top of page
Cynthia Winika ( )



87 Hasbrouck Road
New Paltz NY 12561

Cynthia Winika is a mixed-media artist/teacher who has shown her work and taught in museums, galleries, and libraries in the US and abroad. She has received grants from the Women's Studio Workshop and the New York Foundation for the Arts. She was granted residencies at the Vermont Studio Center and at Haystack. She received: the La Vendeen Award for best encaustic teacher of 2015 by the International Encaustic Artists Association and has been granted mentorships for college and high school art students.
Some interesting projects featuring her work have included: John Cage Mycological Celebration at Cooper Union, Accidental Mycologist at A.I.R. Gallery in NYC, and Book of the Dead at MoMA.

She has work in many collections including The Museum of Modern Art in NYC, Harvard, Yale, The Library of Congress and other university and private collections. Her artwork is featured in books and catalogs. Recent examples include: Wax and Paper by Catherine Nash, Abstract Art by Dean Nimmer, The Art of Encaustic Painting by Joanne Mattera, and Experimental Printmaking and Installations by Alexa Tala. Cynthia has taught thousands of people encaustic painting—from college and high school art students to professional artists, conservators, and art teachers—both privately and through her workshops at R&F Handmade Paints.

Represented by A.I.R. Gallery, Brooklyn, NY (

Download Complete Resume.



by Katie Aguilar

CynthiaWinika, an award-winning, fungus-loving artist from the Hudson Valley, is one of the many artists featured in the Golden Age of New Paltz exhibit. She is inspired by her experience living abroad in Taiwan, China and her love for plants and the environment is what inspires her work till this day. Winika taught at R&F Handmade Paints in Kingston, New York.


What inspired you to become an artist?

I guess it was my mother because she likes to do sketching and painting. She liked getting us out of her hair. When we kids were bothering her, she would say to us, “go over there and draw a picture.”  Then all of us, my little sister and little brother, got good in art. My father thought art was a silly thing to do as a profession because he thought it would be better to go into the sciences. But I didn’t feel like doing that. My compromise was going to New Paltz because I could study art and study to be a teacher too. I did it because I really liked kids and I like doing art.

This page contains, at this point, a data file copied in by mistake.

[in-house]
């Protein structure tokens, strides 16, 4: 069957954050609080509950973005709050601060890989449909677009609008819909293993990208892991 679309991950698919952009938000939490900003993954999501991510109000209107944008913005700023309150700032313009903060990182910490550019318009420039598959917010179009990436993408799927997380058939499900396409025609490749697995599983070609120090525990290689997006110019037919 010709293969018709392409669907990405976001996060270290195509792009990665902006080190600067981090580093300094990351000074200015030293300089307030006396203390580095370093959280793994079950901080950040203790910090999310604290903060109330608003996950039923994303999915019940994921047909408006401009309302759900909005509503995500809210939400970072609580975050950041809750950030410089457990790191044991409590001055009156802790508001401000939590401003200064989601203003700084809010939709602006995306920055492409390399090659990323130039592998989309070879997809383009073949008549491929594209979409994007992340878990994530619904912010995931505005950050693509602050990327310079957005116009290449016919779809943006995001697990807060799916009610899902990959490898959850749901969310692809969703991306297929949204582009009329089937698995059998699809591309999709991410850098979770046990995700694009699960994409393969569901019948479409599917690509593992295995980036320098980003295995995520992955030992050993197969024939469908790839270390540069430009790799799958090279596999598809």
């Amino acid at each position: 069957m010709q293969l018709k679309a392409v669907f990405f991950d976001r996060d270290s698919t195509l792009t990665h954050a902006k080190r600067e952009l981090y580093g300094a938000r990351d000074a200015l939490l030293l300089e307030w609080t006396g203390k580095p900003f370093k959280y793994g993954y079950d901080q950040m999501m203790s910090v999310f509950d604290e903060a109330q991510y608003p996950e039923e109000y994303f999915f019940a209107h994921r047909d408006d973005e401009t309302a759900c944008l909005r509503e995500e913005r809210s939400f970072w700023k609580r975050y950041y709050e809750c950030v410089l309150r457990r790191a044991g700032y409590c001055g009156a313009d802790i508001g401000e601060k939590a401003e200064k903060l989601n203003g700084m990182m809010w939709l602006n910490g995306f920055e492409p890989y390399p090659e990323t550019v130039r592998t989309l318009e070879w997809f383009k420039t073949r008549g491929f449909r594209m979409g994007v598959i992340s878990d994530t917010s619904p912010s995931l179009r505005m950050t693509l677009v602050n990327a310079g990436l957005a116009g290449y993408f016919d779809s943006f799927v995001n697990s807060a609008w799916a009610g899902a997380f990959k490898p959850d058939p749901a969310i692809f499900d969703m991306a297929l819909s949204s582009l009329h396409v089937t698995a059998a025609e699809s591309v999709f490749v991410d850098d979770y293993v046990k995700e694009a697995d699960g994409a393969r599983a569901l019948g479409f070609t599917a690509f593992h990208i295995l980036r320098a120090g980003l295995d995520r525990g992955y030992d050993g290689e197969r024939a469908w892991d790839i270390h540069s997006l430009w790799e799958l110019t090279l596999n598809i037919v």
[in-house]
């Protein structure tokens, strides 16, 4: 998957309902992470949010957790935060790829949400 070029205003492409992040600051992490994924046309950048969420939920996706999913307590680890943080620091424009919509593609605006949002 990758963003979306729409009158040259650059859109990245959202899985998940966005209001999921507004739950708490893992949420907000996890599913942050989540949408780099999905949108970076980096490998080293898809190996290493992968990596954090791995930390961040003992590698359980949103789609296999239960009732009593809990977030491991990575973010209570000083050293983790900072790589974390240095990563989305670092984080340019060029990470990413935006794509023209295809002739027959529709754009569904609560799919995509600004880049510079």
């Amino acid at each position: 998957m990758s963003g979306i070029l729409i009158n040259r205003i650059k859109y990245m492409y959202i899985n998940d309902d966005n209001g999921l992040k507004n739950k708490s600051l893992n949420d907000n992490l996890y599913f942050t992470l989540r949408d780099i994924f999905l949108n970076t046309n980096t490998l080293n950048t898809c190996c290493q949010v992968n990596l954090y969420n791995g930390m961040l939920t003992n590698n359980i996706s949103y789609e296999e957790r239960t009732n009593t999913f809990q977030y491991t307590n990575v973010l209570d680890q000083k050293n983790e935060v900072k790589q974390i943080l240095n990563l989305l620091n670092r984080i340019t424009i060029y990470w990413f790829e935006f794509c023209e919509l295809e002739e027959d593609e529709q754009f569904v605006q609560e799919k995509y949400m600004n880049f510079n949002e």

What got you interested in fungi?

Ooo! I guess walking in the woods when I was a kid. My father and mother always took us camping. We would go all over New York  State and being thrown into the woods like that was so nice. We would walk around and find interesting things, one of them was the fungi. I like all plants, botany, biology, all those natural sciences. When I got older, a friend of mine gave me a book about mushroom identification because I was always talking about how cool they were. I started to study it. I still feel like an amateur but I do belong to the Mid-Hudson Mycological Association. That was the beginning of it. It lead me to experimenting with making spore prints and drawing on the bottom of fungi which I really enjoy working on. Our world needs people to think about our precious nature. We need to keep it okay. By the way, fungi or mushrooms purify the ground and get rid of toxins. Isn’t that amazing?


Tell me about your experience living in Taiwan for 2 years?

Well I went there when I was young. I had my little baby, she was about 2 years old, and we went to Taiwan along with my former husband. Both of us were interested in Chinese. I was interested in the art history, painting and calligraphy. I took the language when I was a college kid in New Paltz, but I didn’t learn too much. Once I got there I really started to learn how to speak and get immersed in the culture. It was so interesting to me! I got to go to the big National Palace Museum where they have all the stolen artwork from mainland China. At that time Chiang Kai-shek was the head of the Nationalist Party. He fled to set up a separate government and stole all the good artwork. I think traveling is one of the most educational things you can do in your life. Plus, it affected my artwork from then on. I got to study with a private teacher and he taught me Chinese style painting and calligraphy. This still informs my work today.


What was it like living in Taiwan during the ’60’s?

Living in Taiwan, we couldn’t get the full news stories that people in the U.S. could get about the war. I feel like I missed a lot of the ’60s just because I lived in Hawaii and then Taiwan for about four years. I also had two little kids so I wasn’t part of the big craziness of the ’60s . They say, “If you remember the ’60s, you weren’t there.” You’re not supposed to remember it because of all the drugs and everything, but I was far away.


What’s your least favorite part about being an artist?

The thing I like the least about it is the part that has nothing to do with making art. How you become an artist is a lot of how you push yourself out there and drum up interest in your work. It’s like, “Look at me! Look at me!” I’m not that type of person. I’m kind of a shy person so I don’t know how to push myself into the public. The commercial aspect of art doesn’t appeal to me at all. It’s against my nature as a shy person.

16 March 2018

bottom of page